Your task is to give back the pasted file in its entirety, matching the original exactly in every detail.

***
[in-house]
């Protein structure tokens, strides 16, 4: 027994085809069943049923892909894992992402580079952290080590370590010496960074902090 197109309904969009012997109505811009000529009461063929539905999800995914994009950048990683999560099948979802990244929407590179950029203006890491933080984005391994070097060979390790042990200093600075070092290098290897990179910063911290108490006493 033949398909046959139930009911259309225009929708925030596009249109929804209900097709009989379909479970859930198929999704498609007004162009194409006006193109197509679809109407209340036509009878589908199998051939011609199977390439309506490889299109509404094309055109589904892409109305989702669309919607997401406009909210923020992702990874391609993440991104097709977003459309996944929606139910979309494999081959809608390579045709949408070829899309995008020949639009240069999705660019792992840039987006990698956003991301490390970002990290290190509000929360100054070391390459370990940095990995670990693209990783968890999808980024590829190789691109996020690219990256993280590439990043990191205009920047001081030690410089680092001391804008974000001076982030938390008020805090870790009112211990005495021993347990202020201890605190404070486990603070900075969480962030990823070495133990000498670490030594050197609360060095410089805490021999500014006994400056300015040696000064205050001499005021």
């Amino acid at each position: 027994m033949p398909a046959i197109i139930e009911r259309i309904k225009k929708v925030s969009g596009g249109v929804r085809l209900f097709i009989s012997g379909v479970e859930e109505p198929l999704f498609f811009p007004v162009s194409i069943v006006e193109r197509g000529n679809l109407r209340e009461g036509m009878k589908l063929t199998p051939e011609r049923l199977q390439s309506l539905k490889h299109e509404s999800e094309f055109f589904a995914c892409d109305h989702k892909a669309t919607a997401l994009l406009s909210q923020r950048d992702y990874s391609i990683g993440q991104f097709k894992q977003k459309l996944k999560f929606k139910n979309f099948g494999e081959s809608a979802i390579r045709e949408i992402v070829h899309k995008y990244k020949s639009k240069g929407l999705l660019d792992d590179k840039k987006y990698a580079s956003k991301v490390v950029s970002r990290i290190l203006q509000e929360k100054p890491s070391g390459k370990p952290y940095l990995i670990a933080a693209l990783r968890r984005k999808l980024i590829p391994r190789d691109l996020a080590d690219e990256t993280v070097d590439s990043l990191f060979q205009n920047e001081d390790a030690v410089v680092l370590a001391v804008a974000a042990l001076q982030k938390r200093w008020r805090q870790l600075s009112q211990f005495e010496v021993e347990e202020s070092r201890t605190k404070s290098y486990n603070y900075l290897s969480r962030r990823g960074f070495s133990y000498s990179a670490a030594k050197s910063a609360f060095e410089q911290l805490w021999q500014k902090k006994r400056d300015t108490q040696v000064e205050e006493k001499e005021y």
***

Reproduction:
[in-house]
């Protein structure tokens, strides 16, 4: 027994085809069943049923892909894992992402580079952290080590370590010496960074902090 197109309904969009012997109505811009000529009461063929539905999800995914994009950048990683999560099948979802990244929407590179950029203006890491933080984005391994070097060979390790042990200093600075070092290098290897990179910063911290108490006493 033949398909046959139930009911259309225009929708925030596009249109929804209900097709009989379909479970859930198929999704498609007004162009194409006006193109197509679809109407209340036509009878589908199998051939011609199977390439309506490889299109509404094309055109589904892409109305989702669309919607997401406009909210923020992702990874391609993440991104097709977003459309996944929606139910979309494999081959809608390579045709949408070829899309995008020949639009240069999705660019792992840039987006990698956003991301490390970002990290290190509000929360100054070391390459370990940095990995670990693209990783968890999808980024590829190789691109996020690219990256993280590439990043990191205009920047001081030690410089680092001391804008974000001076982030938390008020805090870790009112211990005495021993347990202020201890605190404070486990603070900075969480962030990823070495133990000498670490030594050197609360060095410089805490021999500014006994400056300015040696000064205050001499005021």
């Amino acid at each position: 027994m033949p398909a046959i197109i139930e009911r259309i309904k225009k929708v925030s969009g596009g249109v929804r085809l209900f097709i009989s012997g379909v479970e859930e109505p198929l999704f498609f811009p007004v162009s194409i069943v006006e193109r197509g000529n679809l109407r209340e009461g036509m009878k589908l063929t199998p051939e011609r049923l199977q390439s309506l539905k490889h299109e509404s999800e094309f055109f589904a995914c892409d109305h989702k892909a669309t919607a997401l994009l406009s909210q923020r950048d992702y990874s391609i990683g993440q991104f097709k894992q977003k459309l996944k999560f929606k139910n979309f099948g494999e081959s809608a979802i390579r045709e949408i992402v070829h899309k995008y990244k020949s639009k240069g929407l999705l660019d792992d590179k840039k987006y990698a580079s956003k991301v490390v950029s970002r990290i290190l203006q509000e929360k100054p890491s070391g390459k370990p952290y940095l990995i670990a933080a693209l990783r968890r984005k999808l980024i590829p391994r190789d691109l996020a080590d690219e990256t993280v070097d590439s990043l990191f060979q205009n920047e001081d390790a030690v410089v680092l370590a001391v804008a974000a042990l001076q982030k938390r200093w008020r805090q870790l600075s009112q211990f005495e010496v021993e347990e202020s070092r201890t605190k404070s290098y486990n603070y900075l290897s969480r962030r990823g960074f070495s133990y000498s990179a670490a030594k050197s910063a609360f060095e410089q911290l805490w021999q500014k902090k006994r400056d300015t108490q040696v000064e205050e006493k001499e005021y």